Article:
U.S. District Judge Richard Sullivan in New York ruled Friday that Apple Inc. was wrong to bundle four amendments to its corporate charter into one proposal for a vote at next Wednesday's annual meeting. Shareholders should get to vote on the amendments separately, he said. Although the ruling was preliminary, before both sides had a chance to fully make their case, Sullivan said Apple was likely to lose. He granted dissident investors a preliminary injunction against Apple pending a full trial.
Apple will comply with Sullivan's order and withdraw the issue from the agenda of next week's meeting, said Steve Dowling, a spokesman for the Cupertino, Calif., company. It had appeared on the shareholder voting list as proposal No. 2.
"We are disappointed with the court's ruling," Dowling said. "Proposal No. 2 is part of our efforts to further enhance corporate governance and serve our shareholders' best interests."
Greenlight Capital, a hedge fund run by Wall Street maverick David Einhorn, sued Apple over the proposal because it would remove the board's ability to issue preferred stock without shareholder authorization. Einhorn wants Apple to issue "iPrefs," preferred shares with a guaranteed dividend, as a way of committing the company to sharing its massive profits with shareholders.
Einhorn has been trying to rally Wall Street to vote against the Apple proposal as a way of showing their displeasure with the company's capital-allocation policies. Right now, Apple hands only a small amount of its profits to shareholders through dividends and stock buybacks. The rest of the money goes in the bank, where Apple's cash hoard amounted to $137 billion at the end of last year. That amount grows by about $40 billion every year, much of it from selling trend-setting gadgets such as the iPad and the iPhone.
Investors almost universally want Apple to hand out at least some of that cash, but Einhorn hasn't gotten much support for his "iPrefs" idea or his "No on Proposal 2" campaign.
Last week, Apple CEO Tim Cook said the company's proposal puts more power in the hands of shareholders, making it difficult to understand why a shareholder would fight it. Calling Greenlight's campaign a waste of time, Cook said Apple wouldn't squander money by mailing letters to shareholders to persuade them to vote for the proposal.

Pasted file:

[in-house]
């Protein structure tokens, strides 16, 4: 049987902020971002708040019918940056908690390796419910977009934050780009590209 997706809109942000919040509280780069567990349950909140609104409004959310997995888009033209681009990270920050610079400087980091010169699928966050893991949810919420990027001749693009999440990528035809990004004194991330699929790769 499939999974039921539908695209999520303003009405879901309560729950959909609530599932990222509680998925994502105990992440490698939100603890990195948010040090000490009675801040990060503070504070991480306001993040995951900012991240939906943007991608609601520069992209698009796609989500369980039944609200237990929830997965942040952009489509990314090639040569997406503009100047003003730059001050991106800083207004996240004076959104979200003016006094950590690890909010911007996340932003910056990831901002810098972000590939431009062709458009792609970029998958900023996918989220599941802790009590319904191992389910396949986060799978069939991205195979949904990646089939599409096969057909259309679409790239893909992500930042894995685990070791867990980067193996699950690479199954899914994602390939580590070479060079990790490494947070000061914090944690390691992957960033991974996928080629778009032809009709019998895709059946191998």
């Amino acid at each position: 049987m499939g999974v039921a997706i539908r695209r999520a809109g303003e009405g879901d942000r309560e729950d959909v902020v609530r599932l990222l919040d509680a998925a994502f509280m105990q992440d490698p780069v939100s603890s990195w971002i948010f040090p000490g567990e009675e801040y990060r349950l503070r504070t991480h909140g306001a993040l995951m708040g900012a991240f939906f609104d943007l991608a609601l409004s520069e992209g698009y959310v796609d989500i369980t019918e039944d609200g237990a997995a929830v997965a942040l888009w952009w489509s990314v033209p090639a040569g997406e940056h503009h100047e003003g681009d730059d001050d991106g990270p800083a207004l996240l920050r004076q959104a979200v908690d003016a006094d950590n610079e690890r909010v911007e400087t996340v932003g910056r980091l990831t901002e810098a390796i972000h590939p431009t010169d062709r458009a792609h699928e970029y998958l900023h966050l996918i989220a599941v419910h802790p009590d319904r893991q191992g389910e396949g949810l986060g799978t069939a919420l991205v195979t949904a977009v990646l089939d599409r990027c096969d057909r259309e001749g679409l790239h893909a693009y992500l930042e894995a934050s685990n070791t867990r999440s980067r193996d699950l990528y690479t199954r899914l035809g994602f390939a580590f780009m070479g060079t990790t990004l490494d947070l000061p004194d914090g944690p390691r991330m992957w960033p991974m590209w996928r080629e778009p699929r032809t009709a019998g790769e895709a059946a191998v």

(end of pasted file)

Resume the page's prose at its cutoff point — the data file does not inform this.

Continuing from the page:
The California Public Employees' Retirement System, the country's largest pension fund, had said it would vote for Apple's proposal, because it would have strengthened shareholder rights. Among other measures, it would let shareholders vote against directors.
Apple's stock fell 31 cents to $450.50 in extended trading after the ruling came out.
"This is a significant win for all Apple shareholders and for good corporate governance," Greenlight said in a statement. "We are pleased the court has recognized that Apple's proxy is not compliant with (federal securities) rules because it bundles different matters in Proposal 2. We look forward to Apple's evaluation of our iPref idea and we encourage fellow shareholders to urge Apple to unlock the significant value residing on its balance sheet."
A company with excess cash will usually reward shareholders by raising its dividend or issuing a one-time dividend. It could also buy back more shares. Einhorn believes none of these routes would yield as much shareholder value as the iPrefs, because their 4 percent annual dividend yield would make them attractive to investors that otherwise wouldn't look at Apple shares, such as pension funds and endowments.
Greenlight has been an Apple shareholder since 2010 and has 1.3 million shares worth about $580 million.